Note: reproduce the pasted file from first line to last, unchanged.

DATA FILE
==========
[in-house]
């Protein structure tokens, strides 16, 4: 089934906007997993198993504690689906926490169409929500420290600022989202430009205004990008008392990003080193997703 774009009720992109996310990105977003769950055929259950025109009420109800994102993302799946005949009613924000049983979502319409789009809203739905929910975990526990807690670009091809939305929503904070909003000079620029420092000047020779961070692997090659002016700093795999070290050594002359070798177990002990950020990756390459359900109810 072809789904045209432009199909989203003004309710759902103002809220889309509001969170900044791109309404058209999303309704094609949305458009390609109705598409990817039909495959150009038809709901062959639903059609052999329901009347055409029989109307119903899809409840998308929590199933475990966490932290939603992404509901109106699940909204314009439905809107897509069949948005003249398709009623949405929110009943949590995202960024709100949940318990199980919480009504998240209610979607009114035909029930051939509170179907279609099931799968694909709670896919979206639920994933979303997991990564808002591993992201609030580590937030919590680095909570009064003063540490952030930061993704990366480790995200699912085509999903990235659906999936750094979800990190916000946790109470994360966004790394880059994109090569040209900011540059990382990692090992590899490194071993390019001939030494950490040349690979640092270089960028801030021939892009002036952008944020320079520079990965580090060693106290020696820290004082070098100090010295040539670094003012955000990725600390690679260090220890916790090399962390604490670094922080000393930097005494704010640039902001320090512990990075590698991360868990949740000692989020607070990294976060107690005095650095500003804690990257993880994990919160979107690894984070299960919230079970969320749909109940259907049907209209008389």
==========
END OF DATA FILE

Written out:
[in-house]
């Protein structure tokens, strides 16, 4: 089934906007997993198993504690689906926490169409929500420290600022989202430009205004990008008392990003080193997703 774009009720992109996310990105977003769950055929259950025109009420109800994102993302799946005949009613924000049983979502319409789009809203739905929910975990526990807690670009091809939305929503904070909003000079620029420092000047020779961070692997090659002016700093795999070290050594002359070798177990002990950020990756390459359900109810 072809789904045209432009199909989203003004309710759902103002809220889309509001969170900044791109309404058209999303309704094609949305458009390609109705598409990817039909495959150009038809709901062959639903059609052999329901009347055409029989109307119903899809409840998308929590199933475990966490932290939603992404509901109106699940909204314009439905809107897509069949948005003249398709009623949405929110009943949590995202960024709100949940318990199980919480009504998240209610979607009114035909029930051939509170179907279609099931799968694909709670896919979206639920994933979303997991990564808002591993992201609030580590937030919590680095909570009064003063540490952030930061993704990366480790995200699912085509999903990235659906999936750094979800990190916000946790109470994360966004790394880059994109090569040209900011540059990382990692090992590899490194071993390019001939030494950490040349690979640092270089960028801030021939892009002036952008944020320079520079990965580090060693106290020696820290004082070098100090010295040539670094003012955000990725600390690679260090220890916790090399962390604490670094922080000393930097005494704010640039902001320090512990990075590698991360868990949740000692989020607070990294976060107690005095650095500003804690990257993880994990919160979107690894984070299960919230079970969320749909109940259907049907209209008389």